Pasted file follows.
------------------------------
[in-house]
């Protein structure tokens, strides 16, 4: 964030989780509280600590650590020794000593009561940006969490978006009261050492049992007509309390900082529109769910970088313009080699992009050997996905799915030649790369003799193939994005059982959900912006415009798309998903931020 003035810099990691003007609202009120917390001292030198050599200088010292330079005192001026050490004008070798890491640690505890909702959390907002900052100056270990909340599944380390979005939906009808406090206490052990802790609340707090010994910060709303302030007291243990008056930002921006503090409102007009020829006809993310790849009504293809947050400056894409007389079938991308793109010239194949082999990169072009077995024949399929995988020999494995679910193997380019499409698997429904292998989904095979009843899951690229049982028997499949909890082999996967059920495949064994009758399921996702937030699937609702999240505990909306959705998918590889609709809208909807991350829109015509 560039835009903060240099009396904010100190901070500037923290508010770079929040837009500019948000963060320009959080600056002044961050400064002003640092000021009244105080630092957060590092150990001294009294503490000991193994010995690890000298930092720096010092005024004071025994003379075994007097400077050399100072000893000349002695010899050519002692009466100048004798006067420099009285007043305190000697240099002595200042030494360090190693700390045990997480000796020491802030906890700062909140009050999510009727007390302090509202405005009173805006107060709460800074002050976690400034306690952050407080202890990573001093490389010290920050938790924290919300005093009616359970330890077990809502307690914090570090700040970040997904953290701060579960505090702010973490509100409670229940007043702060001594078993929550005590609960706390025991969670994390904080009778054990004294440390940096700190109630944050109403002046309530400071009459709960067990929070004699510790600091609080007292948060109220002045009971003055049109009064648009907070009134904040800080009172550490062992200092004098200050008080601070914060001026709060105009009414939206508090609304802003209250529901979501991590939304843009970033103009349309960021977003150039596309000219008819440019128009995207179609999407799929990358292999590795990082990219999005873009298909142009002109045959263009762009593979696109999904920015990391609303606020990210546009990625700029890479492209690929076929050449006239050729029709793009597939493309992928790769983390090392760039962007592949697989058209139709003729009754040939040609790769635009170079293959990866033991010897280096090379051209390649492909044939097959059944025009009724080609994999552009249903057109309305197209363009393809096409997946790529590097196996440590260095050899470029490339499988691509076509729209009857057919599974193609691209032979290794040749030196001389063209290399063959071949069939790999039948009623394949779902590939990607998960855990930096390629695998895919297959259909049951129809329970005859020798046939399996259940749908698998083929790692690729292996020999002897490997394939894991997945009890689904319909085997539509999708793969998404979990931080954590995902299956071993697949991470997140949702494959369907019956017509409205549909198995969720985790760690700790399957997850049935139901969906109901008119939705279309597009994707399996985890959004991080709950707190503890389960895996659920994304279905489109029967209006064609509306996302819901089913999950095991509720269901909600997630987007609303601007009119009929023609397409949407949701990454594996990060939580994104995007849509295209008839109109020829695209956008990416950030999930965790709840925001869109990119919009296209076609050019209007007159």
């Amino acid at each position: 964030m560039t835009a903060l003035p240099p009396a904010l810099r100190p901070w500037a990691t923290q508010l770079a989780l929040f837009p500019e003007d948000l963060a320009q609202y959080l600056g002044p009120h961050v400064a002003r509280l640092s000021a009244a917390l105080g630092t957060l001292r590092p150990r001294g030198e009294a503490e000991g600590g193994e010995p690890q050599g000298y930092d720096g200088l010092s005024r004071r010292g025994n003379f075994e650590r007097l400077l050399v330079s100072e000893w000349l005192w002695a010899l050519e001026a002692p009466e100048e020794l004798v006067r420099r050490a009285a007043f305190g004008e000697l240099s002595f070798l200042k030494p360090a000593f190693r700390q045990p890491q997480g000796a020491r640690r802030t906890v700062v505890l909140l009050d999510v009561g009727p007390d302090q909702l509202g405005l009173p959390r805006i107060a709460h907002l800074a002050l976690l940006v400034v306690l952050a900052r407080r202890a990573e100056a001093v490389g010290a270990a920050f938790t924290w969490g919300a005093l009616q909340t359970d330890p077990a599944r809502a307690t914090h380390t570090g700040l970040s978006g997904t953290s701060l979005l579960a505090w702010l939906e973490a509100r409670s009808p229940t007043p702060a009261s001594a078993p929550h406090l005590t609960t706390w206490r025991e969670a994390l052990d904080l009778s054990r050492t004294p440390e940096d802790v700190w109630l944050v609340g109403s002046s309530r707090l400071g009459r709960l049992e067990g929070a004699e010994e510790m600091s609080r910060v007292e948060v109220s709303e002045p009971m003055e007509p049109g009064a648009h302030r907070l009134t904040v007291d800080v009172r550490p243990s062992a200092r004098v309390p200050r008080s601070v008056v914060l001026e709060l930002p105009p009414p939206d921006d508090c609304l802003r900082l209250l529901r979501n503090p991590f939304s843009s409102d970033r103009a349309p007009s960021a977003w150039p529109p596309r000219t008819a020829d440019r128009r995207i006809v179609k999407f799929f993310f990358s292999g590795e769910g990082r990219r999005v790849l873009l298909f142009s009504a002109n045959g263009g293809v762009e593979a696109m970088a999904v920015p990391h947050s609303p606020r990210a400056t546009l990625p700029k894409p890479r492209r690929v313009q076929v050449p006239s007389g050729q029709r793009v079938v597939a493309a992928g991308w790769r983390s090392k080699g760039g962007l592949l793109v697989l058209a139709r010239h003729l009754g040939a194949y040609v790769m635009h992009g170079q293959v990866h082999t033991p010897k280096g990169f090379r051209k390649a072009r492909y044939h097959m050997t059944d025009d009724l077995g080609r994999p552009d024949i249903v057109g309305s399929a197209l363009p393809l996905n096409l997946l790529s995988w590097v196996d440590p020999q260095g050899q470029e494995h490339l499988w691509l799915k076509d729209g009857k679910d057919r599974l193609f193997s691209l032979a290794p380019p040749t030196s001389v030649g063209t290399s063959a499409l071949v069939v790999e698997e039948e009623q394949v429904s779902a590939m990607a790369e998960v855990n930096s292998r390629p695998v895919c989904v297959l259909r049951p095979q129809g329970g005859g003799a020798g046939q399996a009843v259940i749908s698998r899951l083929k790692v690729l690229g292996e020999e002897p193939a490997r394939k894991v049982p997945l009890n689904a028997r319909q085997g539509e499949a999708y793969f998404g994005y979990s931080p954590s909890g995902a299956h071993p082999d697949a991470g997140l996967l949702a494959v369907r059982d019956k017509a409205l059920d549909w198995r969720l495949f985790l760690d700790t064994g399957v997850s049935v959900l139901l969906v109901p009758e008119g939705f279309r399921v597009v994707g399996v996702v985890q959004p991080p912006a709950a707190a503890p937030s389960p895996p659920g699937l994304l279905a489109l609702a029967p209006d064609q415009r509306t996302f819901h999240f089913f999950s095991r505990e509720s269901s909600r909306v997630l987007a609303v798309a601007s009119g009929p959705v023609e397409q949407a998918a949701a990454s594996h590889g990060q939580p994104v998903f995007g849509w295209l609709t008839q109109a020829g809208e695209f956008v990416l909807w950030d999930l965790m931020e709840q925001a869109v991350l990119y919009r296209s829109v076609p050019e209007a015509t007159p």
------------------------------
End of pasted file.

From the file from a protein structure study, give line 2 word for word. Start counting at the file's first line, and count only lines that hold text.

């Protein structure tokens, strides 16, 4: 964030989780509280600590650590020794000593009561940006969490978006009261050492049992007509309390900082529109769910970088313009080699992009050997996905799915030649790369003799193939994005059982959900912006415009798309998903931020 003035810099990691003007609202009120917390001292030198050599200088010292330079005192001026050490004008070798890491640690505890909702959390907002900052100056270990909340599944380390979005939906009808406090206490052990802790609340707090010994910060709303302030007291243990008056930002921006503090409102007009020829006809993310790849009504293809947050400056894409007389079938991308793109010239194949082999990169072009077995024949399929995988020999494995679910193997380019499409698997429904292998989904095979009843899951690229049982028997499949909890082999996967059920495949064994009758399921996702937030699937609702999240505990909306959705998918590889609709809208909807991350829109015509 560039835009903060240099009396904010100190901070500037923290508010770079929040837009500019948000963060320009959080600056002044961050400064002003640092000021009244105080630092957060590092150990001294009294503490000991193994010995690890000298930092720096010092005024004071025994003379075994007097400077050399100072000893000349002695010899050519002692009466100048004798006067420099009285007043305190000697240099002595200042030494360090190693700390045990997480000796020491802030906890700062909140009050999510009727007390302090509202405005009173805006107060709460800074002050976690400034306690952050407080202890990573001093490389010290920050938790924290919300005093009616359970330890077990809502307690914090570090700040970040997904953290701060579960505090702010973490509100409670229940007043702060001594078993929550005590609960706390025991969670994390904080009778054990004294440390940096700190109630944050109403002046309530400071009459709960067990929070004699510790600091609080007292948060109220002045009971003055049109009064648009907070009134904040800080009172550490062992200092004098200050008080601070914060001026709060105009009414939206508090609304802003209250529901979501991590939304843009970033103009349309960021977003150039596309000219008819440019128009995207179609999407799929990358292999590795990082990219999005873009298909142009002109045959263009762009593979696109999904920015990391609303606020990210546009990625700029890479492209690929076929050449006239050729029709793009597939493309992928790769983390090392760039962007592949697989058209139709003729009754040939040609790769635009170079293959990866033991010897280096090379051209390649492909044939097959059944025009009724080609994999552009249903057109309305197209363009393809096409997946790529590097196996440590260095050899470029490339499988691509076509729209009857057919599974193609691209032979290794040749030196001389063209290399063959071949069939790999039948009623394949779902590939990607998960855990930096390629695998895919297959259909049951129809329970005859020798046939399996259940749908698998083929790692690729292996020999002897490997394939894991997945009890689904319909085997539509999708793969998404979990931080954590995902299956071993697949991470997140949702494959369907019956017509409205549909198995969720985790760690700790399957997850049935139901969906109901008119939705279309597009994707399996985890959004991080709950707190503890389960895996659920994304279905489109029967209006064609509306996302819901089913999950095991509720269901909600997630987007609303601007009119009929023609397409949407949701990454594996990060939580994104995007849509295209008839109109020829695209956008990416950030999930965790709840925001869109990119919009296209076609050019209007007159």